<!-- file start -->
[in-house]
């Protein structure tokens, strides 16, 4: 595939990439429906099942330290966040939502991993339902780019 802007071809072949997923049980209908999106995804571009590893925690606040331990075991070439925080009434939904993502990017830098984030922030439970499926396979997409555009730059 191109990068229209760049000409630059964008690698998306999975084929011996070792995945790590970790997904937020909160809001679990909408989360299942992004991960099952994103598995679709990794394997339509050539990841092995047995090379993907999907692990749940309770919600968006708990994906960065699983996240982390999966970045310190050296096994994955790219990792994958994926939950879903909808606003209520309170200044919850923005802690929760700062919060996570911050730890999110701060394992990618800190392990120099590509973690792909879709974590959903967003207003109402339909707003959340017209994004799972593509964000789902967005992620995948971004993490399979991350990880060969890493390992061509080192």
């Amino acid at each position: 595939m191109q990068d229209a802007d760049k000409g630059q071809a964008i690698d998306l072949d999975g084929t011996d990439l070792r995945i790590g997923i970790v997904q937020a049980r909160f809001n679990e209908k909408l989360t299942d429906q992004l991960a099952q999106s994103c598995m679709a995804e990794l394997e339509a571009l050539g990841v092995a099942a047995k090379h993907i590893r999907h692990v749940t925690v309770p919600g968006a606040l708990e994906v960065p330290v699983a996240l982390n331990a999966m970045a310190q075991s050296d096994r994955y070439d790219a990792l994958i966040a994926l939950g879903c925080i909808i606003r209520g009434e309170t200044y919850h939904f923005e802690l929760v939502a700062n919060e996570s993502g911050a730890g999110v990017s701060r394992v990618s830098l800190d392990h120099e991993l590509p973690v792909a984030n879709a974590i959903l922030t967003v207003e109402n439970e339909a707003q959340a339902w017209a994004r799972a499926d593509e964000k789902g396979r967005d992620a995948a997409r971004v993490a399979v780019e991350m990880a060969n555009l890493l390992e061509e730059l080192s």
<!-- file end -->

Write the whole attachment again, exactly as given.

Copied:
[in-house]
């Protein structure tokens, strides 16, 4: 595939990439429906099942330290966040939502991993339902780019 802007071809072949997923049980209908999106995804571009590893925690606040331990075991070439925080009434939904993502990017830098984030922030439970499926396979997409555009730059 191109990068229209760049000409630059964008690698998306999975084929011996070792995945790590970790997904937020909160809001679990909408989360299942992004991960099952994103598995679709990794394997339509050539990841092995047995090379993907999907692990749940309770919600968006708990994906960065699983996240982390999966970045310190050296096994994955790219990792994958994926939950879903909808606003209520309170200044919850923005802690929760700062919060996570911050730890999110701060394992990618800190392990120099590509973690792909879709974590959903967003207003109402339909707003959340017209994004799972593509964000789902967005992620995948971004993490399979991350990880060969890493390992061509080192």
């Amino acid at each position: 595939m191109q990068d229209a802007d760049k000409g630059q071809a964008i690698d998306l072949d999975g084929t011996d990439l070792r995945i790590g997923i970790v997904q937020a049980r909160f809001n679990e209908k909408l989360t299942d429906q992004l991960a099952q999106s994103c598995m679709a995804e990794l394997e339509a571009l050539g990841v092995a099942a047995k090379h993907i590893r999907h692990v749940t925690v309770p919600g968006a606040l708990e994906v960065p330290v699983a996240l982390n331990a999966m970045a310190q075991s050296d096994r994955y070439d790219a990792l994958i966040a994926l939950g879903c925080i909808i606003r209520g009434e309170t200044y919850h939904f923005e802690l929760v939502a700062n919060e996570s993502g911050a730890g999110v990017s701060r394992v990618s830098l800190d392990h120099e991993l590509p973690v792909a984030n879709a974590i959903l922030t967003v207003e109402n439970e339909a707003q959340a339902w017209a994004r799972a499926d593509e964000k789902g396979r967005d992620a995948a997409r971004v993490a399979v780019e991350m990880a060969n555009l890493l390992e061509e730059l080192s």